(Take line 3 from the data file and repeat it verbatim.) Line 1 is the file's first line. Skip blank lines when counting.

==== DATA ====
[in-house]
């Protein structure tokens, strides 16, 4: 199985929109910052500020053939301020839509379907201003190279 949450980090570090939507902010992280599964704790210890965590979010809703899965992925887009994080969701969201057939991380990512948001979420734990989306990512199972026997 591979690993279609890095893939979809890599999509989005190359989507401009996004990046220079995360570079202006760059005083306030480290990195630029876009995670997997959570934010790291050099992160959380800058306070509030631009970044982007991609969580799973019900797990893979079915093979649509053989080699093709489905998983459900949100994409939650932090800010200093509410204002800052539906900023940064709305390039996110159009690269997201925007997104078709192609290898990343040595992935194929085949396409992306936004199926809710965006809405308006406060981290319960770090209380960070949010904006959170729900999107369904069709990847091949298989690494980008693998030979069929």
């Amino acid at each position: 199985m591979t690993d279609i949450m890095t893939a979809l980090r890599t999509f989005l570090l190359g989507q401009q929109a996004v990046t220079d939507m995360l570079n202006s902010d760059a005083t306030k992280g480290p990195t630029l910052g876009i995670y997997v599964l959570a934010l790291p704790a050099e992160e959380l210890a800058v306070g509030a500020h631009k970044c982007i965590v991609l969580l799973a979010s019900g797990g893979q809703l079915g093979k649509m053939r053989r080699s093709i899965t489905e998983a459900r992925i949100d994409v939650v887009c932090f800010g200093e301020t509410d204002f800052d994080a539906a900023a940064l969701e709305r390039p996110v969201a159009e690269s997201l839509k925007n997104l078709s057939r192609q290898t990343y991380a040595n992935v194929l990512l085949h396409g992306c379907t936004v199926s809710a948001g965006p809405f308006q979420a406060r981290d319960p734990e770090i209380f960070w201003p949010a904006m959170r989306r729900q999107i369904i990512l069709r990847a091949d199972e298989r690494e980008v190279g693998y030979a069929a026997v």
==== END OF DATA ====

């Amino acid at each position: 199985m591979t690993d279609i949450m890095t893939a979809l980090r890599t999509f989005l570090l190359g989507q401009q929109a996004v990046t220079d939507m995360l570079n202006s902010d760059a005083t306030k992280g480290p990195t630029l910052g876009i995670y997997v599964l959570a934010l790291p704790a050099e992160e959380l210890a800058v306070g509030a500020h631009k970044c982007i965590v991609l969580l799973a979010s019900g797990g893979q809703l079915g093979k649509m053939r053989r080699s093709i899965t489905e998983a459900r992925i949100d994409v939650v887009c932090f800010g200093e301020t509410d204002f800052d994080a539906a900023a940064l969701e709305r390039p996110v969201a159009e690269s997201l839509k925007n997104l078709s057939r192609q290898t990343y991380a040595n992935v194929l990512l085949h396409g992306c379907t936004v199926s809710a948001g965006p809405f308006q979420a406060r981290d319960p734990e770090i209380f960070w201003p949010a904006m959170r989306r729900q999107i369904i990512l069709r990847a091949d199972e298989r690494e980008v190279g693998y030979a069929a026997v």